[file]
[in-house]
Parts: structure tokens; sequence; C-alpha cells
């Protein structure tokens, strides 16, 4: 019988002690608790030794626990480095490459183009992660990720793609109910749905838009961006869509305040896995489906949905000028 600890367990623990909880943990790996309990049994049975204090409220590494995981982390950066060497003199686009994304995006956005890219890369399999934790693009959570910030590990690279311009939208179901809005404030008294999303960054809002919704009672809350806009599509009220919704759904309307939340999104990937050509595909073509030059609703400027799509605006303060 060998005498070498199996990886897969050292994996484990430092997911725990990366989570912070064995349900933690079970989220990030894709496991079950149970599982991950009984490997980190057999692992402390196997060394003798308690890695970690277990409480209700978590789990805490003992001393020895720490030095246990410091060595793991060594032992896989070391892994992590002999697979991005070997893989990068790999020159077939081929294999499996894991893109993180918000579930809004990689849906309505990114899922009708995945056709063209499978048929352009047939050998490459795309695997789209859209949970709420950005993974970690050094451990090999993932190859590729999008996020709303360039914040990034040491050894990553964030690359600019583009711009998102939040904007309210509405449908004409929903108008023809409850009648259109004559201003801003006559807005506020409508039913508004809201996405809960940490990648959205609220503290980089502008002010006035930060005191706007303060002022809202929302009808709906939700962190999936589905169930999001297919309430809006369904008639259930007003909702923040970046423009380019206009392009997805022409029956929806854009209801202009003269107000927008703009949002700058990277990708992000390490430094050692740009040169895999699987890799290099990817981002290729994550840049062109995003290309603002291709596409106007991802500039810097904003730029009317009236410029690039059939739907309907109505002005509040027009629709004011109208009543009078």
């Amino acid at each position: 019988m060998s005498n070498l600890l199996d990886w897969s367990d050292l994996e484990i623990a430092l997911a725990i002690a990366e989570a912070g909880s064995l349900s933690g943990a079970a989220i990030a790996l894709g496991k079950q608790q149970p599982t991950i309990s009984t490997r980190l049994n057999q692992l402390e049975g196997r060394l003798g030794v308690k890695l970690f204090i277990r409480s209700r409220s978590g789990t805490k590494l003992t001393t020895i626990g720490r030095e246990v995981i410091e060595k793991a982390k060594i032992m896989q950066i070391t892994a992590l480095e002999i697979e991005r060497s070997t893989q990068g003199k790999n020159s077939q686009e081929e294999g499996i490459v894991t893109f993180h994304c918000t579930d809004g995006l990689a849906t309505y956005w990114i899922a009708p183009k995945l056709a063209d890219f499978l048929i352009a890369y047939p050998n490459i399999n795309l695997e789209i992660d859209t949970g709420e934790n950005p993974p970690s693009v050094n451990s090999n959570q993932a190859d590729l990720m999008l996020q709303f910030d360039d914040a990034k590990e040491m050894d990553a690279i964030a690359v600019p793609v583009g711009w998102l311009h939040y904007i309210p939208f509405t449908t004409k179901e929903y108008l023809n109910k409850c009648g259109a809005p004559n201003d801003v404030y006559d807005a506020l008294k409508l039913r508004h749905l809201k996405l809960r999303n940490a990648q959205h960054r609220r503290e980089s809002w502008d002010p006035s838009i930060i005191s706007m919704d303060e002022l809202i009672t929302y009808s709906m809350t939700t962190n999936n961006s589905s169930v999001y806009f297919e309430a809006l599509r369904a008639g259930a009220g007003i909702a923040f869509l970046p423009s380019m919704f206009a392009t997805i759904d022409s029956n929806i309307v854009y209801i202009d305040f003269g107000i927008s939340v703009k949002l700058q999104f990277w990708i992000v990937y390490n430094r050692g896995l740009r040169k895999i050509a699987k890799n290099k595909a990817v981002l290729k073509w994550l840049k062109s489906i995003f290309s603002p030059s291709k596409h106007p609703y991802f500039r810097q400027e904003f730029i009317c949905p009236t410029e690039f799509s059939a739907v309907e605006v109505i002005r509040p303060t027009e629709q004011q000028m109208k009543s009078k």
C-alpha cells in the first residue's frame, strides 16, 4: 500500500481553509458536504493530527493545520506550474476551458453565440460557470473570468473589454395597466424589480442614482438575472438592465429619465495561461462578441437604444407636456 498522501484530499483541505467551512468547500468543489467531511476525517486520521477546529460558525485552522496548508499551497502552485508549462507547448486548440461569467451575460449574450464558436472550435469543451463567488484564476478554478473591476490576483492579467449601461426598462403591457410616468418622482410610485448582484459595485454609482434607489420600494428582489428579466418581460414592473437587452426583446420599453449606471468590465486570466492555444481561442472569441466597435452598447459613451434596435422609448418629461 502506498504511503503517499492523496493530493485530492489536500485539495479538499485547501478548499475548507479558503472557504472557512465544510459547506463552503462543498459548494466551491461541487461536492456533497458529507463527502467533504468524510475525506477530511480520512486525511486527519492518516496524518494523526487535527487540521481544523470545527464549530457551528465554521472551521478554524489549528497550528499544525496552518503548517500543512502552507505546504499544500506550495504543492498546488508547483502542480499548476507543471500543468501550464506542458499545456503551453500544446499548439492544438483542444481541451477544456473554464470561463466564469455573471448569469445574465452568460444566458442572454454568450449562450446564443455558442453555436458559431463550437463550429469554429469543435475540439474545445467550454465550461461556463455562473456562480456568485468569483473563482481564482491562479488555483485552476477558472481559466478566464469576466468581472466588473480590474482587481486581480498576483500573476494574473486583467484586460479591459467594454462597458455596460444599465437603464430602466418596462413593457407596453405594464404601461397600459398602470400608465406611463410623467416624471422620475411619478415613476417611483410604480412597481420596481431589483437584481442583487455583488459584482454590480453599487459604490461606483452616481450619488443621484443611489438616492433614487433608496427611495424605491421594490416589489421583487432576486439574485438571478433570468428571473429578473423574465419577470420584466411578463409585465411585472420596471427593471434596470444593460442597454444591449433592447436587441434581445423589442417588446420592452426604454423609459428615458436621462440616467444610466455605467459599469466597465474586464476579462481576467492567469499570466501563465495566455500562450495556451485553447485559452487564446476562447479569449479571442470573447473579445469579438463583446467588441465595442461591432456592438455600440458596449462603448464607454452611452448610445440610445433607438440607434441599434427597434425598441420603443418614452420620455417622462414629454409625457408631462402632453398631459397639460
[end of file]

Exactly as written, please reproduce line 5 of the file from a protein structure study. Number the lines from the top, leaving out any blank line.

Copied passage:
C-alpha cells in the first residue's frame, strides 16, 4: 500500500481553509458536504493530527493545520506550474476551458453565440460557470473570468473589454395597466424589480442614482438575472438592465429619465495561461462578441437604444407636456 498522501484530499483541505467551512468547500468543489467531511476525517486520521477546529460558525485552522496548508499551497502552485508549462507547448486548440461569467451575460449574450464558436472550435469543451463567488484564476478554478473591476490576483492579467449601461426598462403591457410616468418622482410610485448582484459595485454609482434607489420600494428582489428579466418581460414592473437587452426583446420599453449606471468590465486570466492555444481561442472569441466597435452598447459613451434596435422609448418629461 502506498504511503503517499492523496493530493485530492489536500485539495479538499485547501478548499475548507479558503472557504472557512465544510459547506463552503462543498459548494466551491461541487461536492456533497458529507463527502467533504468524510475525506477530511480520512486525511486527519492518516496524518494523526487535527487540521481544523470545527464549530457551528465554521472551521478554524489549528497550528499544525496552518503548517500543512502552507505546504499544500506550495504543492498546488508547483502542480499548476507543471500543468501550464506542458499545456503551453500544446499548439492544438483542444481541451477544456473554464470561463466564469455573471448569469445574465452568460444566458442572454454568450449562450446564443455558442453555436458559431463550437463550429469554429469543435475540439474545445467550454465550461461556463455562473456562480456568485468569483473563482481564482491562479488555483485552476477558472481559466478566464469576466468581472466588473480590474482587481486581480498576483500573476494574473486583467484586460479591459467594454462597458455596460444599465437603464430602466418596462413593457407596453405594464404601461397600459398602470400608465406611463410623467416624471422620475411619478415613476417611483410604480412597481420596481431589483437584481442583487455583488459584482454590480453599487459604490461606483452616481450619488443621484443611489438616492433614487433608496427611495424605491421594490416589489421583487432576486439574485438571478433570468428571473429578473423574465419577470420584466411578463409585465411585472420596471427593471434596470444593460442597454444591449433592447436587441434581445423589442417588446420592452426604454423609459428615458436621462440616467444610466455605467459599469466597465474586464476579462481576467492567469499570466501563465495566455500562450495556451485553447485559452487564446476562447479569449479571442470573447473579445469579438463583446467588441465595442461591432456592438455600440458596449462603448464607454452611452448610445440610445433607438440607434441599434427597434425598441420603443418614452420620455417622462414629454409625457408631462402632453398631459397639460